Business South May 2021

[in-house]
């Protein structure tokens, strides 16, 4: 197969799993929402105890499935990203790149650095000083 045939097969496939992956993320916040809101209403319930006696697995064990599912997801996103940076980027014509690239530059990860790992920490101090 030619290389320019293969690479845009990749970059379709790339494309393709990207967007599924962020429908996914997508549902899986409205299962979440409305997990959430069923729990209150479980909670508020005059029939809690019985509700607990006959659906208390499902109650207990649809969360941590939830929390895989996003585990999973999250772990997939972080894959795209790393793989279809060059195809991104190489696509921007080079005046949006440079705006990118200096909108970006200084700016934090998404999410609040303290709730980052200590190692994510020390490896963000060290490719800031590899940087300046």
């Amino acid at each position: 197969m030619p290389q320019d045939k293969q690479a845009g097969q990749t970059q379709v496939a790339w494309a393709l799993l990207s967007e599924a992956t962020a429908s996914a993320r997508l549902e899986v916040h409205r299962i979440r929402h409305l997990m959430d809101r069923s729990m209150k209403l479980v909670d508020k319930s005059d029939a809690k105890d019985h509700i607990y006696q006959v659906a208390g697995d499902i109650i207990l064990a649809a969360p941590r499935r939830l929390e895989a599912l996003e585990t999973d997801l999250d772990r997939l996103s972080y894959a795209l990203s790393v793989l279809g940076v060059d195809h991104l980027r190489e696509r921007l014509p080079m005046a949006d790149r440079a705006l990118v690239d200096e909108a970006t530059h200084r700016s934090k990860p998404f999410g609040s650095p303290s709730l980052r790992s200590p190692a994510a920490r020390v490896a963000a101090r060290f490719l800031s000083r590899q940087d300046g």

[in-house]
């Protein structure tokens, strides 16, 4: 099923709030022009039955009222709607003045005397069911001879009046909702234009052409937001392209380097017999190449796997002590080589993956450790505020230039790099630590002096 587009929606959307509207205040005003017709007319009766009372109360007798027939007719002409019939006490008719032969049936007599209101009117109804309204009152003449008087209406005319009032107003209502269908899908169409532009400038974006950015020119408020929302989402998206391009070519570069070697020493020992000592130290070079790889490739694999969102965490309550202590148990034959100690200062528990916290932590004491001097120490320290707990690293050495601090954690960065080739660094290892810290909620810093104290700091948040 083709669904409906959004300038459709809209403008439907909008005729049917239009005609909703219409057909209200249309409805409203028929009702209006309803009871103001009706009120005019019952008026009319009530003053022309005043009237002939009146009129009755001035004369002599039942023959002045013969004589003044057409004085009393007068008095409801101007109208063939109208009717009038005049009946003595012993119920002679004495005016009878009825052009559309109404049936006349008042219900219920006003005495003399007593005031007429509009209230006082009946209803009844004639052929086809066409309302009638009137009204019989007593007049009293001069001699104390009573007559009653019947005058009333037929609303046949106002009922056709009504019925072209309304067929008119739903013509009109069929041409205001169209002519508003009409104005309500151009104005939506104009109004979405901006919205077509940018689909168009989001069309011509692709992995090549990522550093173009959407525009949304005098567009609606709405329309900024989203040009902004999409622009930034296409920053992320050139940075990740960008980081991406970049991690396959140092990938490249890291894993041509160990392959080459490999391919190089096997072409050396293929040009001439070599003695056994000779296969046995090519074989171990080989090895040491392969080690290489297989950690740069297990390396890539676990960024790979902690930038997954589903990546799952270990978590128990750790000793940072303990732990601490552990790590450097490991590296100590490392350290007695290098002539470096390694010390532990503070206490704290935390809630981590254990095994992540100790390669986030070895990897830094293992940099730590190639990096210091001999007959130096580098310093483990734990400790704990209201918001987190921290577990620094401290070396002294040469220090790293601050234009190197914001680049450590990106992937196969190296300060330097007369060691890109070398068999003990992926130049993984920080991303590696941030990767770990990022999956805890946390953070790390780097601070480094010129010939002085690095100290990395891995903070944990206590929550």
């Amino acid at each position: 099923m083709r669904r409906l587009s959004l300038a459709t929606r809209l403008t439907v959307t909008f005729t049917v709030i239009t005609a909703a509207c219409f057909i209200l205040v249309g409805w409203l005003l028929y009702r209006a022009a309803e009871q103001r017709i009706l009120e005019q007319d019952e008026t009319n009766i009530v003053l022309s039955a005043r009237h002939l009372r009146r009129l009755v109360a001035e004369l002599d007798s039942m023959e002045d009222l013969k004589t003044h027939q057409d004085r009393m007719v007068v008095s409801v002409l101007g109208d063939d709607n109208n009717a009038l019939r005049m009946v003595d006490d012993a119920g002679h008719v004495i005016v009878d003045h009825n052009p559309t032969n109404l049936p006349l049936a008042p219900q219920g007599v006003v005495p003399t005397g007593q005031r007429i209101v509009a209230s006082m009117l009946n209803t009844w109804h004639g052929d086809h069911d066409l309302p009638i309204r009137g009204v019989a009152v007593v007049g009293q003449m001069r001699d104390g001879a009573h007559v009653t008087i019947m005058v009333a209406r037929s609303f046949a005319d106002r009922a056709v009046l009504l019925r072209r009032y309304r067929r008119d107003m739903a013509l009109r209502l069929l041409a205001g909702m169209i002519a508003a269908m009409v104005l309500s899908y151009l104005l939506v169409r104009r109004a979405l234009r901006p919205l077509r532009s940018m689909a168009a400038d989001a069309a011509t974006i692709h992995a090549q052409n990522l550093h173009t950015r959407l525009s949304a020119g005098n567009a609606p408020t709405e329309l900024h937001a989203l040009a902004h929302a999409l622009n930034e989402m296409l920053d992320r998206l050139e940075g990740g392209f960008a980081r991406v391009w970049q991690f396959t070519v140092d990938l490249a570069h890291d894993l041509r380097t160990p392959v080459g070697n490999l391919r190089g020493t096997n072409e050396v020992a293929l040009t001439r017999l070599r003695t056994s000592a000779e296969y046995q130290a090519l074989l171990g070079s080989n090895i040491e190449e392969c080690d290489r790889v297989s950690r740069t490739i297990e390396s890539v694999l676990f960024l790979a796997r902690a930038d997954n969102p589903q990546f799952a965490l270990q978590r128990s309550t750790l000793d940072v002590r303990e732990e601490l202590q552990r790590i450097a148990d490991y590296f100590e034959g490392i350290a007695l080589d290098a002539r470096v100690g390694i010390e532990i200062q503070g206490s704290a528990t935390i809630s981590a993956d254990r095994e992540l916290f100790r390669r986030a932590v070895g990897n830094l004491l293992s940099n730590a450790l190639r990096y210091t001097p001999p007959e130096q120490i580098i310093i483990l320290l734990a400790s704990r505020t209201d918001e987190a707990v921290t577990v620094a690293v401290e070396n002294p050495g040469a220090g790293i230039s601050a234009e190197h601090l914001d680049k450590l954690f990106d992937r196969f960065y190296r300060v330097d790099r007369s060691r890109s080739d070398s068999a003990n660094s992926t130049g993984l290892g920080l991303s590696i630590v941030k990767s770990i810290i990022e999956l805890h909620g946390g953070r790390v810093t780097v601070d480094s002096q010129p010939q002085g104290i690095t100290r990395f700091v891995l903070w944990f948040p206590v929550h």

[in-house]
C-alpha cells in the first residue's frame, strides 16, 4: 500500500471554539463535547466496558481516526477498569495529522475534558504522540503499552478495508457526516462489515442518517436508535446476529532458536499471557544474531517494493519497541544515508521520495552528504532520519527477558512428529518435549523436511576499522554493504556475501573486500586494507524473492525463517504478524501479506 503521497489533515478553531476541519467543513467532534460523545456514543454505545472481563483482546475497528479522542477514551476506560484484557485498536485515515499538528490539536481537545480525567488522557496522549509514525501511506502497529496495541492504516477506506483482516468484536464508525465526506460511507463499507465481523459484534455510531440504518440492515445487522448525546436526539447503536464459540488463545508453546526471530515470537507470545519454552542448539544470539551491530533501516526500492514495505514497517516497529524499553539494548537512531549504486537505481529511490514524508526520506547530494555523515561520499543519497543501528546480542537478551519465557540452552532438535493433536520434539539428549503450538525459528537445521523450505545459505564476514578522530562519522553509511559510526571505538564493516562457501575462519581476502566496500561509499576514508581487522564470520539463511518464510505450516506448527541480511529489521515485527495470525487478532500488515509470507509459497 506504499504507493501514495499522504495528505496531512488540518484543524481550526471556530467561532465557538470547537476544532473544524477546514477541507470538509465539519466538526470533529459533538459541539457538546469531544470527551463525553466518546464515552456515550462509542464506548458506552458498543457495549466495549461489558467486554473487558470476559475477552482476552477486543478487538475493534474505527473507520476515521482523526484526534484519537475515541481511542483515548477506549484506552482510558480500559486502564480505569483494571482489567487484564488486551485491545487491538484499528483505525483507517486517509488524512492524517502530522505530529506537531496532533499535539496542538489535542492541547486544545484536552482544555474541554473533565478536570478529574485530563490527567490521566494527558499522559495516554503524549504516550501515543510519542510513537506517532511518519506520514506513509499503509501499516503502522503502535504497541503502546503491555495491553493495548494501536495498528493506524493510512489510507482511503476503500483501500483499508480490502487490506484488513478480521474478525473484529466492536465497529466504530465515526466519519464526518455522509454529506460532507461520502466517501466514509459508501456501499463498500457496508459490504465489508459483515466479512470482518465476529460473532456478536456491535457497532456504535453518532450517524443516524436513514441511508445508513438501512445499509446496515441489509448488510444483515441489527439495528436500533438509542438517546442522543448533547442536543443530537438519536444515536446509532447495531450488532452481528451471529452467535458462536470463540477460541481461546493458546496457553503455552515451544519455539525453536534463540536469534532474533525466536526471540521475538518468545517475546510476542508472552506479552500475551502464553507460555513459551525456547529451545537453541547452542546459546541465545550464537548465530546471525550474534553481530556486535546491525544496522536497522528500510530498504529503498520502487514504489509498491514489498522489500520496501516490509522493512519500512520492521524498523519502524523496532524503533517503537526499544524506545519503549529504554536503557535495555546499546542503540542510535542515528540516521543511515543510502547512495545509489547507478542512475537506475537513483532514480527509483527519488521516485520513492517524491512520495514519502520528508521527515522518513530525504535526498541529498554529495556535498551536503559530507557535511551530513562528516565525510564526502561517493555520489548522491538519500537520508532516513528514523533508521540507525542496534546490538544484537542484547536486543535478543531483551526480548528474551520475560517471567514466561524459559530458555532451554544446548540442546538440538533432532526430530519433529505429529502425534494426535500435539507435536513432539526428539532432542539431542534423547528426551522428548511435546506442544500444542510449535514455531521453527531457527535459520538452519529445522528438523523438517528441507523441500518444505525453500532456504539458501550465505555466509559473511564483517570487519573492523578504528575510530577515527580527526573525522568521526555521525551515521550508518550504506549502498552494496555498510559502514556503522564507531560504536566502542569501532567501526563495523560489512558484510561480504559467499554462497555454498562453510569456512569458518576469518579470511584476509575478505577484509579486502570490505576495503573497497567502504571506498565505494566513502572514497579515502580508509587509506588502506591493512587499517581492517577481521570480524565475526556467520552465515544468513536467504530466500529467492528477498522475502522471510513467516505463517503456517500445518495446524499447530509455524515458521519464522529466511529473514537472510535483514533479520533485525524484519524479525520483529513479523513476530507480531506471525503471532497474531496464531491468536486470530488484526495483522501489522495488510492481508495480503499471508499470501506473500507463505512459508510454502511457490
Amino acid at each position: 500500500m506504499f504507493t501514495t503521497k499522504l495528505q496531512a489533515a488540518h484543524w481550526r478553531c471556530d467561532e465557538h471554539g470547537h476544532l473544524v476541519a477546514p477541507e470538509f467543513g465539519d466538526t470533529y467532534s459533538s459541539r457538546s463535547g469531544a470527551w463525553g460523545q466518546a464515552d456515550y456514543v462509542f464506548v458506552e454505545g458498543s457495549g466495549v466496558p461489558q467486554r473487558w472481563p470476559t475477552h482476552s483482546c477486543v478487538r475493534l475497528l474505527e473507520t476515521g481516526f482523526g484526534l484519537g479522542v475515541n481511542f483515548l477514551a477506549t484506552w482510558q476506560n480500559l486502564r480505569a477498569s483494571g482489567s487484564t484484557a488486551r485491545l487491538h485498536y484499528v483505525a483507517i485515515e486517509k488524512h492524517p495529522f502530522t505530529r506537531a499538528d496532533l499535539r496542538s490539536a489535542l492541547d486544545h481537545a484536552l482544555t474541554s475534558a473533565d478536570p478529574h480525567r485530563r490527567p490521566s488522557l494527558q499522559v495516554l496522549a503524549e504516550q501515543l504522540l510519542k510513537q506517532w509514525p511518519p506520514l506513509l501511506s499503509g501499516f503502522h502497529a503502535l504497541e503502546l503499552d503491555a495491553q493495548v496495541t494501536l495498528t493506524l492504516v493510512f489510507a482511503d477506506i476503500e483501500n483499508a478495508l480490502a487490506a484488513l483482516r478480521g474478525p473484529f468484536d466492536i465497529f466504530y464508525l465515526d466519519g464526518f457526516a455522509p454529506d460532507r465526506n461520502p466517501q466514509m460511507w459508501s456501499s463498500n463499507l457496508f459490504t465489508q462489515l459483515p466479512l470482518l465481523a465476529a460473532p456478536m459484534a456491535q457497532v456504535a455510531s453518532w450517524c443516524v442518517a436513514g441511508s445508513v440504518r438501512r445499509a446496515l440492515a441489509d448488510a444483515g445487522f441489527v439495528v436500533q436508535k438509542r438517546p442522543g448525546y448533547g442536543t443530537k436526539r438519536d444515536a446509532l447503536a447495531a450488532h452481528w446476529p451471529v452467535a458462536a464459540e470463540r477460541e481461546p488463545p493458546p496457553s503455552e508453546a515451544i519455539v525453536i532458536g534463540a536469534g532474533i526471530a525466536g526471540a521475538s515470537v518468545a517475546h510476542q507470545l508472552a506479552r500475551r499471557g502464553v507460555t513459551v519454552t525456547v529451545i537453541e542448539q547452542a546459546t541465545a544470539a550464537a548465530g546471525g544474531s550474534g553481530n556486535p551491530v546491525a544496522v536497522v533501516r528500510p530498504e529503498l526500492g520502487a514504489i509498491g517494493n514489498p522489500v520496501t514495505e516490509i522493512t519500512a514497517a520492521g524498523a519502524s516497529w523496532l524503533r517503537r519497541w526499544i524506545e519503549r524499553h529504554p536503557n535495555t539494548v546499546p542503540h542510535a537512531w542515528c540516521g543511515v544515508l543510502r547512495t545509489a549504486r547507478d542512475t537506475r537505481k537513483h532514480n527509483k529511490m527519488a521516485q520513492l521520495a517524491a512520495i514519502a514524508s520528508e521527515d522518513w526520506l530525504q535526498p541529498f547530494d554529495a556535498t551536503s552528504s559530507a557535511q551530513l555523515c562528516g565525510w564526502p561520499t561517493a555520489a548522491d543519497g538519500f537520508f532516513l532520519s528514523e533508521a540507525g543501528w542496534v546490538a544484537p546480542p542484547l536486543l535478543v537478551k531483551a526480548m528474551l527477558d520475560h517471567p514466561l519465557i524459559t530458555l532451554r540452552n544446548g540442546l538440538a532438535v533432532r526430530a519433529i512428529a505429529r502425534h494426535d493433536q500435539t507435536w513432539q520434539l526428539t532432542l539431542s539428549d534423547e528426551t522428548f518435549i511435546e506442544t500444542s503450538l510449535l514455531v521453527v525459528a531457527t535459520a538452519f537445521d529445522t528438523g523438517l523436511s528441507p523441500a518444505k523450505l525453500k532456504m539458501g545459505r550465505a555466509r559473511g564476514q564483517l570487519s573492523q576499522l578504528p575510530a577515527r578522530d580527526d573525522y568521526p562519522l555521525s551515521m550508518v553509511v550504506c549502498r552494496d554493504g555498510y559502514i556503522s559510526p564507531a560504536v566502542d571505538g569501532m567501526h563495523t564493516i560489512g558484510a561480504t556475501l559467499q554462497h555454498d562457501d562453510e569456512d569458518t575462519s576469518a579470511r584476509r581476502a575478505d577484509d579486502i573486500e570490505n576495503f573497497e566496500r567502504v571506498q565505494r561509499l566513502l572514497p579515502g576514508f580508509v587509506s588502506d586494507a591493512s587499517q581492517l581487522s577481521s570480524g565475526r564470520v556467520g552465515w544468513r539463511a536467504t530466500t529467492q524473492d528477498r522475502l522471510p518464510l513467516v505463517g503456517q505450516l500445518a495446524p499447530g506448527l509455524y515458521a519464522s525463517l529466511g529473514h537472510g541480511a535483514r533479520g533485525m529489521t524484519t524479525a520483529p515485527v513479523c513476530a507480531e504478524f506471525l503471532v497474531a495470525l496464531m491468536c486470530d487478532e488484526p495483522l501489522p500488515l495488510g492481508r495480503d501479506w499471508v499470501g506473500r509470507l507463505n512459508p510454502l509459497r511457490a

| 9 The Mussel Inn - a home to magical memories T Richard Loader The Mussel Inn was created by Andrew and Jane Dixon in 1992. The Mussel Inn BUSINESS DEVELOPMENT A fter enjoying an evening in good com- pany at Golden Bay’s The Mussel Inn, I can say there is much to love about the café/bar/music venue that has found its place as an iconic destination where happy memories are forged. Located on a large section behind a row of trees on the main road between the town- ships of Takaka and Collingwood, The Mussel Inn was crafted by Jane and Andrew Dixon and their two sons Henry and Toby in 1992. Back in the day there was a total absence of licenced cafés and all Jane and Andrew want- ed was a casual place to relax with friends, enjoy a beer, a bite to eat and listen to some live music. So they decided to create their own space. “We initially thought we would build the Inn out of logs, as we’d built log houses through- out New Zealand, but we were very aware that people were in awe of log houses,” says Jane. “We didn’t want the building to be a feature in itself. We just wanted people to come in and relax so we ditched the log idea and went for old sarking and other recycled materials.” Iron from an old shed built in the 1920s was repurposed as the Inn’s exterior cladding, second hand windows and doors came from Nelson and old bricks from a cement works were used for the large fire place inside and paving outside. Andrew hauled logs off the beach and used a chainsaw mill to mill the wood for the inside tables. “What we wanted to create was wanted by our local community. They helped to build it and contributed to making the chairs and some of the tables around the property. So it became everybody’s place in many ways.” The finished building could be described as a Kiwi woolshed/tramping hut meets Aussie farmhouse in style and construction. A single room with a verandah on three sides, solid wooden furniture and a large open fire create a space that is rustic and homely. Famous for fresh steamed mussels and mussel chowder, The Mussel Inn also serves steak, fish and vegetarian options. Producing all its own beers, ales, ciders, soft drinks and occasional house wines in a small brewery adjacent to the property, The Mussel Inn is also renowned for gigs with some of New Zealand’s best loved musicians having performed there including Nadia Reid, Don McGlashan, Holly Smith an Anika Moa. Made from macrocarpa, the floor is built for dancing and on the night I visited a sea of people got their groove on dancing to the magical rhythms and dulcet tones of a gypsy band from Wellington. “We facilitate everyone who comes here to be who they want to be,” says Andrew. “Other than oil when I first laid the floor, it’s never had anything on it. It’s built for dancing and everyone who dances on it leaves a little bit of themselves here. It’s always been about the people.” Jane adds that authenticity is what makes The Mussel Inn what it is. “It’s just us. For us, its nothing special — it’s just what we do. We didn’t build it to be anything in particular — what we built is just what we wanted to build.” The use of recycled and pre-loved materials speaks volumes about Andrew and Jane’s pas- sion for the environment and sustainability. As a teenager back in the late ‘70s Jane received a national Young Environmentalist award for her involvement in native forest action and has always been a strong advocate for sustainability. “We just want to live the best way we can in the modern world — and we’re by no means perfect in what we do. We added our own brewery in 1995. Making our own beer, cider and soft drinks on-site is a major one, be- cause there’s a whole lot of freight we’re not moving around. We only use local hops grown over the hill and we use Gladfield Malt from Canterbury.” An orchard was added to the mix 12 years ago where apples and feijoas are grown for cider, along with some hops, vegetables and herbs. “All our food scraps and coffee grounds go to compost or pigs. So the orchard/garden gives us a little bit more resilience, self-suffi- ciency and home grown-ness. Solar hot water will eventually be cost effective too, and we do our own laundry and line dry our washing and have an electric car with zero emissions.” “We just want to live the best way we can in the modern world — and we’re by no means perfect in what we do.” NZ’s leading supplier of hops _ proud to support _ The Mussel Inn